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May 13, 2011 at 2:07 pm

hamilton’s the midnight bell and the business of sex

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First things first. The Midnight Bell, the first novel in Patrick Hamilton’s trilogy Twenty Thousand Streets Under the Sky, is a misogynist work. There’s no too ways about it. Wikipedia summarizes the plot thusly:

The Midnight Bell tells the story of Bob, a sailor turned bar waiter who falls in love with Jenny, a prostitute who visits the pub. Ella, the barmaid at the pub, is secretly in love with Bob. Eventually, Jenny loses interest once Bob has spent all his savings on her.

So an absolutely pathetic man, resolute in his affections but absolutely blinkered by them as well, loses it all in a doomed quest for a prostitute. Got it – and I’m sure you can imagine how it plays out… But is there anything else that we can take from the text beyond the fact that it’s almost hysterically gynophobic?

If we (temporarily, provisionally) subtract the misogyny from the text – the cliched gender roles inhabited by the two characters – what we find, I argue, is a tragedy of failed narrativization.

It’s not simply, as the summary above says, that Jenny finally “loses interest in Bob.” Rather, it’s the fact that she has lost the ability to maintain interest over time in the first place. One day she – probably truthfully, without lying – will tell Bob that, yes, she’s in love with him, that she wants to be with him, even one day to marry him. The next day, she would fail to make an appointment without an excuse. The day after that she would deny ever loving him, the day after that she would beg him to be hers. One day she is eager and happy to see him; the next day drunk and dissociative; the next day drunk and amorous, and so on and on just this way.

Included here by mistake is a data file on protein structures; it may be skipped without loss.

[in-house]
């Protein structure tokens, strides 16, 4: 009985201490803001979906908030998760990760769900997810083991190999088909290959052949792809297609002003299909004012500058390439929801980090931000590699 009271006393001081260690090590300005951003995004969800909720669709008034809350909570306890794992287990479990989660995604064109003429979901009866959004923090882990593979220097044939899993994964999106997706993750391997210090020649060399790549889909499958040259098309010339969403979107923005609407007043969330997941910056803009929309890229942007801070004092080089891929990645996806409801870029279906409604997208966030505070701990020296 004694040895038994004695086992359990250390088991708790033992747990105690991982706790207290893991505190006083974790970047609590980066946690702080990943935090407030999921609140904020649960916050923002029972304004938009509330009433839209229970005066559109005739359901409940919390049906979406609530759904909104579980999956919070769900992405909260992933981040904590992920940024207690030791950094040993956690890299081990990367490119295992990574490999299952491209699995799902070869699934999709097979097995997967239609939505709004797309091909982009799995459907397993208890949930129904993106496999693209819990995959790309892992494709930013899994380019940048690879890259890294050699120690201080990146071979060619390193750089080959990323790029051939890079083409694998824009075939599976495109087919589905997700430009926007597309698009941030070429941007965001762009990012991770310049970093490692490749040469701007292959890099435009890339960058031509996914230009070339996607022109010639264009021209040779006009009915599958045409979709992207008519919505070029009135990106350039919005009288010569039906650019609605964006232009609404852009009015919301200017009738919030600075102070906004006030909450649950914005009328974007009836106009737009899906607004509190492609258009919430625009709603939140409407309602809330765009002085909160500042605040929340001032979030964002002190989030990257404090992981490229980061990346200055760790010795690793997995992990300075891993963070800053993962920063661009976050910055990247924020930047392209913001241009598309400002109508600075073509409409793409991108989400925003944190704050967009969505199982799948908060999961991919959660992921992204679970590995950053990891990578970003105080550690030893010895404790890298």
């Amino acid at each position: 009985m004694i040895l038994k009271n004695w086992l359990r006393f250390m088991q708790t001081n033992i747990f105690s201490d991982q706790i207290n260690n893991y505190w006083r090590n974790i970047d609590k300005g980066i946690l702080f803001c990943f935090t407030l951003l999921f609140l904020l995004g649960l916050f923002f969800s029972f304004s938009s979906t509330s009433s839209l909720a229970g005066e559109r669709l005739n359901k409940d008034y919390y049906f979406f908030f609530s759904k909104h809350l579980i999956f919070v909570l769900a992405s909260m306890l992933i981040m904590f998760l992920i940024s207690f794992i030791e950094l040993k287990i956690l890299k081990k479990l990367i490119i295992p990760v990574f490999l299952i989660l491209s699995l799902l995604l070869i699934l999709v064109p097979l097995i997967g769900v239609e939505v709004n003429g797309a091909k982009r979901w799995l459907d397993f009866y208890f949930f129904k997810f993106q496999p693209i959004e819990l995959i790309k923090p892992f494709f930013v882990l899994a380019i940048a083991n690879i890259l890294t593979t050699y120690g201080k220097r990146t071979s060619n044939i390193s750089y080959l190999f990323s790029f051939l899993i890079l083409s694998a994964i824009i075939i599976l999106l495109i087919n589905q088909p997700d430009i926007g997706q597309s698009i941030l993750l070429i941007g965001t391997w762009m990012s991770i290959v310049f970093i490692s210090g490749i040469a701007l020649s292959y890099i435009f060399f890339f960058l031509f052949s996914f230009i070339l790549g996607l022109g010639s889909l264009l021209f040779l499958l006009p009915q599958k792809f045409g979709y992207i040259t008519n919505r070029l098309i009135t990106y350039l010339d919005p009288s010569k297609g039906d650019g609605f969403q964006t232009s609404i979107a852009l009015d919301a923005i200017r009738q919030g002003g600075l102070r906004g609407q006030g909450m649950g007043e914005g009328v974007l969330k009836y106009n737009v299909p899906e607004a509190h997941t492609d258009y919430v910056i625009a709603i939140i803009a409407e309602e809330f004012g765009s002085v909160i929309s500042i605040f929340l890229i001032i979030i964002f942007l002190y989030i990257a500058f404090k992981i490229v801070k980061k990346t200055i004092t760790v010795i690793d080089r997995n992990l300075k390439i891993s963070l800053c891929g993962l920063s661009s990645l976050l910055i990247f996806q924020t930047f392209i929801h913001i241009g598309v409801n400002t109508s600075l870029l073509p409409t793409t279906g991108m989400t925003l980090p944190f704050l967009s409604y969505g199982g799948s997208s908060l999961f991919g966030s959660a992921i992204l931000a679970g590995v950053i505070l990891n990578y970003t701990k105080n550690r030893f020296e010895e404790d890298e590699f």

And it’s not, I think, cynicism or deceit that we are meant to see in Jenny’s behavior. Rather it’s a sort of temporal disability that comes of her line of business, of her selling her body for a living. Jenny’s dissociativeness, her nearly schizophrenic tendency to be one thing one day and another thing altogether the next – even to seem to forget from hour to hour what it should be impossible to forget – is what drives Bob mad in his efforts to construct a coherent story in which the two of them are together.

Just like when, back in the olden days, you’d have to adjust the vertical and horizontal hold knobs on your television set to keep the picture from sort of carouselling or ferris-wheeling around, it’s the temporal hold that is askew – broken once and for all – on Hamilton’s Jenny.

Bob – the barman who aspires to write – attempts to construct via Jenny a romance of redemption, saving the reeling woman from her sexual mercantilism (and underlying booze problem). But he fails because Jenny simply lacks (has had destroyed, has herself destroyed) her ability to maintain feelings or affections over time. Because she needs always to be available for the next selling opportunity, because of the meaningless succession of faux meaningful encounters, time and authenticity have both become unhinged for her. It’s not that she either does or doesn’t want to fit into the “plot” that Bob plans – it’s that the petty capitalism that rules her life and the temporality that is its prerequisite have rendered it impossible that she fit in.

Bob is ruined, in the end, by his naive belief in fictional conventions – not just the conventions of romantic plot, but the more basic belief in, say, the fact that human beings maintain emotions and stances over time. Some of the central things he thought human beings were, Jenny was most definitely not… And he had the stark misfortune of falling in love with someone not completely human, as least in certain senses. Rather, she is a harbinger of atomised capitalist schizo-subjectivity who trades in the trappings of care but is incapable of love or any other emotion not immediately redeemable for profit.

Again: obviously all of this can and should be plugged back in to the gendered reading of the text. But to skip too quickly to moralistic condemnation would mean to miss the horrifyingly interesting nuances of the drama in question and the very modern character type at the middle of it.

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May 13, 2011 at 1:09 pm